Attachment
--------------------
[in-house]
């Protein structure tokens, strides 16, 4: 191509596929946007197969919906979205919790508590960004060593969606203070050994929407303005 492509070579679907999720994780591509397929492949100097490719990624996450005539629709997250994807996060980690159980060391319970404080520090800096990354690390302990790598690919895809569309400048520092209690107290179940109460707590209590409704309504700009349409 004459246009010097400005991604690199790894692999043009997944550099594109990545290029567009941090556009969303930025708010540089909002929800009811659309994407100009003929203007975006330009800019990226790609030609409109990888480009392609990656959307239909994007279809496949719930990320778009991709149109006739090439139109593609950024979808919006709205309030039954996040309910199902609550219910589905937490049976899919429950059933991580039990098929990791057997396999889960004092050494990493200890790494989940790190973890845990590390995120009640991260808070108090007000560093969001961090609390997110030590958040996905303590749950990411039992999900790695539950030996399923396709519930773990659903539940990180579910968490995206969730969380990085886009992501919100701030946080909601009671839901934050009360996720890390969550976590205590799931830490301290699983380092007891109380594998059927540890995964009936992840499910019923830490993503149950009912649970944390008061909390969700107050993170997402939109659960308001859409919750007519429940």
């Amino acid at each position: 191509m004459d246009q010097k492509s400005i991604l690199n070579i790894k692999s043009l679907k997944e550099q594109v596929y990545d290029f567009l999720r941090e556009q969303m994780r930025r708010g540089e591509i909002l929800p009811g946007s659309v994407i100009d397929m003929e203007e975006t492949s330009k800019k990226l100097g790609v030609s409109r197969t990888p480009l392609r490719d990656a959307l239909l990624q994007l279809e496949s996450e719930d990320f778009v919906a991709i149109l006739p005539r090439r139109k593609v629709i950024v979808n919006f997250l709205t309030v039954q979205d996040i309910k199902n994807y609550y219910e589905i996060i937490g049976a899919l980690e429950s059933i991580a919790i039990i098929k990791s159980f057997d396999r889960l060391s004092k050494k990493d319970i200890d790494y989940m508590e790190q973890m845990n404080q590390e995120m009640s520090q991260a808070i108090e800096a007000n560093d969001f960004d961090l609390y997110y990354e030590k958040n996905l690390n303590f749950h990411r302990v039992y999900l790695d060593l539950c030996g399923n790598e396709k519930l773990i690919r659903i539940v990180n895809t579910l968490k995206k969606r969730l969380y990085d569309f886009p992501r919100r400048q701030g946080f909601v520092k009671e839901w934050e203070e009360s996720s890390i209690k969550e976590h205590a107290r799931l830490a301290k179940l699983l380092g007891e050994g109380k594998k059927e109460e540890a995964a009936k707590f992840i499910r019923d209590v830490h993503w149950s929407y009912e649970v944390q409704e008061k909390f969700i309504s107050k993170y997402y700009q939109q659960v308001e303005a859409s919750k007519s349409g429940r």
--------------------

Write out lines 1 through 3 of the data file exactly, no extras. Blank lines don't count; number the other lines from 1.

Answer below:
[in-house]
């Protein structure tokens, strides 16, 4: 191509596929946007197969919906979205919790508590960004060593969606203070050994929407303005 492509070579679907999720994780591509397929492949100097490719990624996450005539629709997250994807996060980690159980060391319970404080520090800096990354690390302990790598690919895809569309400048520092209690107290179940109460707590209590409704309504700009349409 004459246009010097400005991604690199790894692999043009997944550099594109990545290029567009941090556009969303930025708010540089909002929800009811659309994407100009003929203007975006330009800019990226790609030609409109990888480009392609990656959307239909994007279809496949719930990320778009991709149109006739090439139109593609950024979808919006709205309030039954996040309910199902609550219910589905937490049976899919429950059933991580039990098929990791057997396999889960004092050494990493200890790494989940790190973890845990590390995120009640991260808070108090007000560093969001961090609390997110030590958040996905303590749950990411039992999900790695539950030996399923396709519930773990659903539940990180579910968490995206969730969380990085886009992501919100701030946080909601009671839901934050009360996720890390969550976590205590799931830490301290699983380092007891109380594998059927540890995964009936992840499910019923830490993503149950009912649970944390008061909390969700107050993170997402939109659960308001859409919750007519429940």
């Amino acid at each position: 191509m004459d246009q010097k492509s400005i991604l690199n070579i790894k692999s043009l679907k997944e550099q594109v596929y990545d290029f567009l999720r941090e556009q969303m994780r930025r708010g540089e591509i909002l929800p009811g946007s659309v994407i100009d397929m003929e203007e975006t492949s330009k800019k990226l100097g790609v030609s409109r197969t990888p480009l392609r490719d990656a959307l239909l990624q994007l279809e496949s996450e719930d990320f778009v919906a991709i149109l006739p005539r090439r139109k593609v629709i950024v979808n919006f997250l709205t309030v039954q979205d996040i309910k199902n994807y609550y219910e589905i996060i937490g049976a899919l980690e429950s059933i991580a919790i039990i098929k990791s159980f057997d396999r889960l060391s004092k050494k990493d319970i200890d790494y989940m508590e790190q973890m845990n404080q590390e995120m009640s520090q991260a808070i108090e800096a007000n560093d969001f960004d961090l609390y997110y990354e030590k958040n996905l690390n303590f749950h990411r302990v039992y999900l790695d060593l539950c030996g399923n790598e396709k519930l773990i690919r659903i539940v990180n895809t579910l968490k995206k969606r969730l969380y990085d569309f886009p992501r919100r400048q701030g946080f909601v520092k009671e839901w934050e203070e009360s996720s890390i209690k969550e976590h205590a107290r799931l830490a301290k179940l699983l380092g007891e050994g109380k594998k059927e109460e540890a995964a009936k707590f992840i499910r019923d209590v830490h993503w149950s929407y009912e649970v944390q409704e008061k909390f969700i309504s107050k993170y997402y700009q939109q659960v308001e303005a859409s919750k007519s349409g429940r």